The California Alien Land Law of 1920 continued the 1913 law while filling many of its loopholes. Among the loopholes filled were that the leasing of land for a period of three years or less was no longer allowed; owning of stock in companies that acquired agricultural land was forbidden; and guardians or agents of ineligible aliens were required to submit an annual report on their activities. The 1920 Alien Land Law was passed in reaction to the intensification of anti-Japanese sentiment, and to the fact that the 1913 Alien Land Law was doing little to stem Japanese immigration to California. The law was approved by the voters after being proposed by the California State Legislature. It passed with a vote of 668,438 to 222,086. The 1920 law was amended in 1923 to further fill wording-related loopholes.
    In 1923, the California Land Law of 1913 and similar laws in other states were upheld in the United States Supreme Court and were determined not to be in violation of the Fourteenth Amendment to the United States Constitution. The 1946 Supreme Court of California case People v. Oyama reaffirmed the 1923 decision, determining that Japanese immigrant Kajiro Oyama had attempted to evade the Alien Land Laws by purchasing farmland that he placed in the name of his son, who was a U.S. citizen. In fact, Oyama's petition to be named as his son's guardian in order to have authority over the land had been approved by a local court. This method was a major way in which the Japanese were able to acquire agricultural land during this period, since most other options were closed to them. The case was then reviewed by the United States Supreme Court in Oyama v. California after petitioning by the Oyamas and their supporters. The majority opinion held that Fred Oyama's rights as a U.S. citizen to take and hold property had been violated by the state of California. The decision was arguably instrumental in helping to bring about a shift in attitudes toward the Japanese and their property rights.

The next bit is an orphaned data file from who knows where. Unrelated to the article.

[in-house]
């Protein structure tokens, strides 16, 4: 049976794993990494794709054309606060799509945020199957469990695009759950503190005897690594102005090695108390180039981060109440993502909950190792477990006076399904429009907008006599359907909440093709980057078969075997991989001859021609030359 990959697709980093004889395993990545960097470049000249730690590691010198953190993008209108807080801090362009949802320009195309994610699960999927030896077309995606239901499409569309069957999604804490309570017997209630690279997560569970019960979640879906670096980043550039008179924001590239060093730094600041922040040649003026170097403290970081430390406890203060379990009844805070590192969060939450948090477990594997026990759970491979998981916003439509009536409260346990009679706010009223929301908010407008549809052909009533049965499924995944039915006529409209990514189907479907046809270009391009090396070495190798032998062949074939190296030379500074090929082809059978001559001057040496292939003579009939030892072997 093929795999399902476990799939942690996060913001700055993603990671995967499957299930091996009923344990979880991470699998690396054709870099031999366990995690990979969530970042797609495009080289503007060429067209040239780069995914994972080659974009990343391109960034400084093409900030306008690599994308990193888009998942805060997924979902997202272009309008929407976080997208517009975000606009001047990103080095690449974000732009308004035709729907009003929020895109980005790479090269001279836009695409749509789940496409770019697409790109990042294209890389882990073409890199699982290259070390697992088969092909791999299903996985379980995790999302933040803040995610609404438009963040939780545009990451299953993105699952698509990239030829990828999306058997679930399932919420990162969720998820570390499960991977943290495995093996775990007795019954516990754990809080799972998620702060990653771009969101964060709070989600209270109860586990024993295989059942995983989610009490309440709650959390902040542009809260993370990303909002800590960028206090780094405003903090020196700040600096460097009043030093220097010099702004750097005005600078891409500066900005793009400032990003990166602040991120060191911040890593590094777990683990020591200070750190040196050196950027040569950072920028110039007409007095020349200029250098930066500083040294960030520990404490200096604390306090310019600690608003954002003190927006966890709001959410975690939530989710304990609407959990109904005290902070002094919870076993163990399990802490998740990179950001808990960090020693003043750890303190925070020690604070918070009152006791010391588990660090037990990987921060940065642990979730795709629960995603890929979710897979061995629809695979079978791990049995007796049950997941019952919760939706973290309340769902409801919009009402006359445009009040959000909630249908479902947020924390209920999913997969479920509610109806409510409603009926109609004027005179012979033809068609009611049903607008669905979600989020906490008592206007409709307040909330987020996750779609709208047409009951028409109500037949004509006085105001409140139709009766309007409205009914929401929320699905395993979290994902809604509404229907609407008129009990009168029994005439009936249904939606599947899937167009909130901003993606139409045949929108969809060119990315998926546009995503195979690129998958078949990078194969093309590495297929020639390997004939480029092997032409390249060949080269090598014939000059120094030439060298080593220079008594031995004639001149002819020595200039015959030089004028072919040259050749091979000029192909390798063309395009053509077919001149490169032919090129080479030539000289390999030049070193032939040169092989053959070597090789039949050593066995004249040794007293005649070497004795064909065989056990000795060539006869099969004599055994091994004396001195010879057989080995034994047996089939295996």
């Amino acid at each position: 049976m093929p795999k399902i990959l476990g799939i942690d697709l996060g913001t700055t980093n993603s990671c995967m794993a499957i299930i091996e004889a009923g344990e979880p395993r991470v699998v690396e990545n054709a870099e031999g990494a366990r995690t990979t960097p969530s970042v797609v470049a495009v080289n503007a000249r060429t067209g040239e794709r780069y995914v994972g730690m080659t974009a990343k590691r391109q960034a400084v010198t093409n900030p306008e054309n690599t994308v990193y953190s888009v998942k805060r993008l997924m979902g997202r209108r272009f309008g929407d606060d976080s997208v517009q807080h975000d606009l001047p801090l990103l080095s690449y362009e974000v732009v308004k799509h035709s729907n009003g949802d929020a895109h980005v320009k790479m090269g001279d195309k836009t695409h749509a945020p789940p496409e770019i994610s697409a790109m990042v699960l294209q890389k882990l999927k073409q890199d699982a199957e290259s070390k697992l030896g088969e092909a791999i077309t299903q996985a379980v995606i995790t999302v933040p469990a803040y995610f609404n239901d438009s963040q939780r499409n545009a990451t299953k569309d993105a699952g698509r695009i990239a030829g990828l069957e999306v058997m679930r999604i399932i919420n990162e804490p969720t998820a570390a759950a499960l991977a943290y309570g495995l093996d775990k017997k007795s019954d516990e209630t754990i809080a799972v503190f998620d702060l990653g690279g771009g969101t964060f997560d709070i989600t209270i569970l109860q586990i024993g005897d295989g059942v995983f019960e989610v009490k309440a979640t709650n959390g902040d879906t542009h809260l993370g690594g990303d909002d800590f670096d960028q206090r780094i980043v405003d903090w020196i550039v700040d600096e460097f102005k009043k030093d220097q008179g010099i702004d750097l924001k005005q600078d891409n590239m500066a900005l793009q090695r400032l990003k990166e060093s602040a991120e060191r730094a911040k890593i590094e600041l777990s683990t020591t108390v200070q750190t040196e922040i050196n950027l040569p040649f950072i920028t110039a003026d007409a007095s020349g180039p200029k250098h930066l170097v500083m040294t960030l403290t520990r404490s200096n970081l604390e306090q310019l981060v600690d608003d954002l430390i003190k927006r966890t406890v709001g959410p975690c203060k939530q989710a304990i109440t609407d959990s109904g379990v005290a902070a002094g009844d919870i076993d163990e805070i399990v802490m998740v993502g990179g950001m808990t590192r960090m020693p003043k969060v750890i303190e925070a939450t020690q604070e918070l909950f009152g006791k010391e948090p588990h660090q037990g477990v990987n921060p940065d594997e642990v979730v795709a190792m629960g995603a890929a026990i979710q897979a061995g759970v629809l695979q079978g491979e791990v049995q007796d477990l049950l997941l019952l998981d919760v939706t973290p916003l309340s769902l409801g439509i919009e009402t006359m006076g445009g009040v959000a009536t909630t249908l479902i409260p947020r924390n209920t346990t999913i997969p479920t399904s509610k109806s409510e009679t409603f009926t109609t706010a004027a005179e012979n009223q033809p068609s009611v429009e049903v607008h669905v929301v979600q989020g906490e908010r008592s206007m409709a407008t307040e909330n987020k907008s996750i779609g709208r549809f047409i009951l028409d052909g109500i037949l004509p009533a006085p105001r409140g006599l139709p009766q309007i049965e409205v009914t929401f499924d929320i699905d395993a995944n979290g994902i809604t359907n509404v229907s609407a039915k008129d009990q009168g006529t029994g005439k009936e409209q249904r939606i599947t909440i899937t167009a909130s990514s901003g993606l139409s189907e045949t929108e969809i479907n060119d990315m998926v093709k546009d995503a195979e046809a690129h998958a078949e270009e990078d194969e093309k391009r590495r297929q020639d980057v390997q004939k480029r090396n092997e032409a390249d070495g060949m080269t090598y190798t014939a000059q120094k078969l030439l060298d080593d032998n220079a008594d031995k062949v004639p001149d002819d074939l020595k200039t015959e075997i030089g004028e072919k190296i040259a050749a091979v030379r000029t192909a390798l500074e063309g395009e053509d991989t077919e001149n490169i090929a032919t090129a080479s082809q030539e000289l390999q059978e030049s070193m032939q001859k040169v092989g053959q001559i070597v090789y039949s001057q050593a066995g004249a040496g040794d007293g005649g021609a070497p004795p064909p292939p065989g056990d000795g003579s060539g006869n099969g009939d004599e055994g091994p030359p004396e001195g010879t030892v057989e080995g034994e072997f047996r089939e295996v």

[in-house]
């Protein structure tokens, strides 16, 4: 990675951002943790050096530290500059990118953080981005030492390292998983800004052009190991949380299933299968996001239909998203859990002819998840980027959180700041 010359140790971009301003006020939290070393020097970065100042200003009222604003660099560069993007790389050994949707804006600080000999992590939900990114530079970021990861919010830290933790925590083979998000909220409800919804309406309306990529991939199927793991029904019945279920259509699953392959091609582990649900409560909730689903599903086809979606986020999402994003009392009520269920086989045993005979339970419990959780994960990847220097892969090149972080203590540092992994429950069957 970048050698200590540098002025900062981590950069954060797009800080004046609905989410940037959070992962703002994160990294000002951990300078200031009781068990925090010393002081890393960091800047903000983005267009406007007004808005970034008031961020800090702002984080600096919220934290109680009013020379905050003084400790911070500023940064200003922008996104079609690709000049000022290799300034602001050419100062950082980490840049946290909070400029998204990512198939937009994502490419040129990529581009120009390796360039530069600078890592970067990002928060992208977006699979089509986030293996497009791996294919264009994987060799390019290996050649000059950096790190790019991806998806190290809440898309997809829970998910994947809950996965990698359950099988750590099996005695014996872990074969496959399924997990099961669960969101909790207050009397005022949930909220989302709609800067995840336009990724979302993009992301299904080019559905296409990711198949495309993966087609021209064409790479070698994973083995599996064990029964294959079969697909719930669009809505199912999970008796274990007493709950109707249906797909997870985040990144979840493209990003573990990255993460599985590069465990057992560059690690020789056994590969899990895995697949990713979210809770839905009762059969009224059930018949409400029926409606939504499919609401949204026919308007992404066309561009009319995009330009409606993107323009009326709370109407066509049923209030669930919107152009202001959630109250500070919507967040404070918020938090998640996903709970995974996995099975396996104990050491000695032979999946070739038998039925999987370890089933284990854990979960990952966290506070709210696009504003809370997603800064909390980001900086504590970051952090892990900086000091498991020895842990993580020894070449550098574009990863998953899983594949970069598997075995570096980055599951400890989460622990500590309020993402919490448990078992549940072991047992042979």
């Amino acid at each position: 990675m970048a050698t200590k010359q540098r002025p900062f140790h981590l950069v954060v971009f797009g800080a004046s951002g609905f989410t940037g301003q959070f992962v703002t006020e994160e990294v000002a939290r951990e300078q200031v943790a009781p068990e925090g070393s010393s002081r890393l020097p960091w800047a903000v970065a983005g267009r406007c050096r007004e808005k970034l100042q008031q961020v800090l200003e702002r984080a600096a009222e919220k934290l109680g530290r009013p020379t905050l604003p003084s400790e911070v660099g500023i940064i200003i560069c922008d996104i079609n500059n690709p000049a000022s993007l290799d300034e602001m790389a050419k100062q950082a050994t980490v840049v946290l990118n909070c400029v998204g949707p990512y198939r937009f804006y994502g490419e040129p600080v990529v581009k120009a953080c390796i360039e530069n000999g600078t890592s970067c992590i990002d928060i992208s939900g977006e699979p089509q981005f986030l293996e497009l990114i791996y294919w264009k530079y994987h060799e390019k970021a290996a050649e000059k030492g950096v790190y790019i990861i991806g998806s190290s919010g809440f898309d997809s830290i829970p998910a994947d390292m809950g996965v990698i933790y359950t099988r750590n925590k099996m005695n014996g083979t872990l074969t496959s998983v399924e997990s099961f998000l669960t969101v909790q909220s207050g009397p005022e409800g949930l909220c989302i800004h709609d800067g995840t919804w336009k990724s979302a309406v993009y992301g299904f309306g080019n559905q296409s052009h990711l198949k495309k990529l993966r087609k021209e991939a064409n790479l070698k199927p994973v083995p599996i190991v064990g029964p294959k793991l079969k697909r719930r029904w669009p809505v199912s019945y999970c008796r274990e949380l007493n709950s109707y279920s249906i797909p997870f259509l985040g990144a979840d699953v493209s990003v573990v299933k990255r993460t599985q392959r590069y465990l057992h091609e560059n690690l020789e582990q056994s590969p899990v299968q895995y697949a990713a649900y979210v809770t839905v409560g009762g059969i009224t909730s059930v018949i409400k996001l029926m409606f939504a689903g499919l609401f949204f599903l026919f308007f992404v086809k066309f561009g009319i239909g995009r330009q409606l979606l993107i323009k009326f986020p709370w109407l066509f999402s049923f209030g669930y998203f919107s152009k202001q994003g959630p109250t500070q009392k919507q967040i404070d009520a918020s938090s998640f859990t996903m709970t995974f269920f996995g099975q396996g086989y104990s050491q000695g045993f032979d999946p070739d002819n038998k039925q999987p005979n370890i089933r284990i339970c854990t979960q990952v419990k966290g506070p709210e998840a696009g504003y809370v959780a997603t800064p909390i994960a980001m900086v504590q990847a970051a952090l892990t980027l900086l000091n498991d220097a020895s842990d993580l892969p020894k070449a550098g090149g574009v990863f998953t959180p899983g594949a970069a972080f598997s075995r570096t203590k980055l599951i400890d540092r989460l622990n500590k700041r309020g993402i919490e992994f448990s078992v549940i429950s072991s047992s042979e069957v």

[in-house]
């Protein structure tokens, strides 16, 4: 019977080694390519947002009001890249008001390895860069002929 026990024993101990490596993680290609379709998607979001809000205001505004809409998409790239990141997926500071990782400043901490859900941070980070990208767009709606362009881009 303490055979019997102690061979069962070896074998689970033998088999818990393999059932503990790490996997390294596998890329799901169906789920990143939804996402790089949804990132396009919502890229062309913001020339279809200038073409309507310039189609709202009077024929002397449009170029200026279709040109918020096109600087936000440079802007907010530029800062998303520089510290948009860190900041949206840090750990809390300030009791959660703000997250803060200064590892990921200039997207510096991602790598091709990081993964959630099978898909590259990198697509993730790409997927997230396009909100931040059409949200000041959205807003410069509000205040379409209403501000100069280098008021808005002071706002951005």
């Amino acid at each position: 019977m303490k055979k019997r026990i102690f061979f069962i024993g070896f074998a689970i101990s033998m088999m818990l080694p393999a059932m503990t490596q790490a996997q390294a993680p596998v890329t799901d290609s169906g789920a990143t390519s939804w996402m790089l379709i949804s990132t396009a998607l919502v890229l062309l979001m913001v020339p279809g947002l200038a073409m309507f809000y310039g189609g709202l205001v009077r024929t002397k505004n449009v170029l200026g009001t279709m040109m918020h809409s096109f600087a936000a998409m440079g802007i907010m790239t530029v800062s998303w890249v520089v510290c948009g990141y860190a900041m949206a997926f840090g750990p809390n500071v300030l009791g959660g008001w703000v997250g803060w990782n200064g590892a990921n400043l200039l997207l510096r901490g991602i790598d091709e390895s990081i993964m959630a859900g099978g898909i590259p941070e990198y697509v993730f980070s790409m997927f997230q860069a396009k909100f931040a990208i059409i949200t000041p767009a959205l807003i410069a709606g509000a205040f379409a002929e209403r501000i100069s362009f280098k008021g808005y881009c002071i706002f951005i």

Abolition of the Alien Land Laws

    The Alien Land Laws were invalidated in 1952 by the Supreme Court of California as a violation of the equal protection clause of the 14th Amendment to the United States Constitution in Sei Fujii v. California. Fujii was a longtime Los Angeles resident, but was not a U.S. citizen. He alleged that the law violated the California and United States Constitutions, and that it also went against the spirit of the United Nations Charter to which the United States was bound by treaty. The California District Court of Appeal had decided in 1950 that the Alien Land Law was in violation of Articles 55 and 56 of the United Nations Charter. The Supreme Court of California then ordered the case transferred for hearing and settlement, as it was determined to be a sufficiently important question of law. (Source: Wikipedia, accessed June 4, 2019: https://en.wikipedia.org/wiki/California_Alien_Land_Law_of_1913)

    Reports by Names and Years, 1921, 1930-1945 and 1947-1949

    Trustees and Minor Children

    Elliot, Albert H. and Guy C. Calden, trustees for Morio Tominaga: 1930-1933
    Fujita, George E., trustee for Tomoe Fujita: 1937
    Fujita, Henry Katsumi, brother of Eigi, Michi, and Tomoe Fujita: 1931-1936
    Fujita, Katsumi, brother of Eigi, Michi, and Tomoe Fujita: 1930
    Fujita, T., father of Katsumi, Eigi, Michi and Tomoe Fujita: 1930
    Hirooka, Niemon for child, Hideo Hirooka: 1930, 1931, 1932-1937
    Inagawa, Hichiro for Kiyoko Inagawa: 1948, 1949
    Kawaoka, Risuke, father of Mitsuto, Itsuo and Hideo Kawaoka: 1930-1938
    Kawaoka, Risuke, trustee of Hideo Kawaoka: 1939-1940
    Kawaoka, Risuke, trustee for Jitsuo Kawaoka: 1941-1945
    Kido, Saburo, trustee of estate of Henry Masuoka, minor: 1930-1931
    Kido, Saburo for Hiroshi, Kumiko and Mikio Taniguchi: 1947
    Kido, Saburo for Eiko and Sachio Yamamoto: 1948
    Komatsu, Shige, for son Aoba Komatsu: 1921
    Morita, T. for Raymond Morita: 1949
    Nakano, Juhachi, guardian of Kiyoko, Masaki, Toshiyuki and Hideo Nakano: 1930-1943
    Okazaki, K., for children, Mika, Kazuo and Makoto Okazaki: 1930-1931
    Yamaoka, Sensuke for Matsuyo, Hisako, Yoshiko and Kazuo Yamaoka: 1930-1931
    Yamaoka, Kayo, mother for Yoshiko and Kazuo Yamaoka: 1932-1937, 1940
    Yamaoka, Kayo, mother of Noboru, Hideko, Jeanne and Kazuo Yamaoka: 1942-1943


    Guy C. Calden: 1930-1933
    Elliot, Albert H. 1930-1933
    Fujita, George E. 1937
    Fujita, Henry Katsumi: 1931-1936
    Fujita, Katsumi: 1930
    Fujita, T. 1930
    Hiraoka, Niemon: 1930-1933, 1935-1937
    Inagawa, Hichiro: 1948-1949
    Kawaoka, Risuke: 1930-1945
    Kido, Saburo: 1930-31, 1947, 1948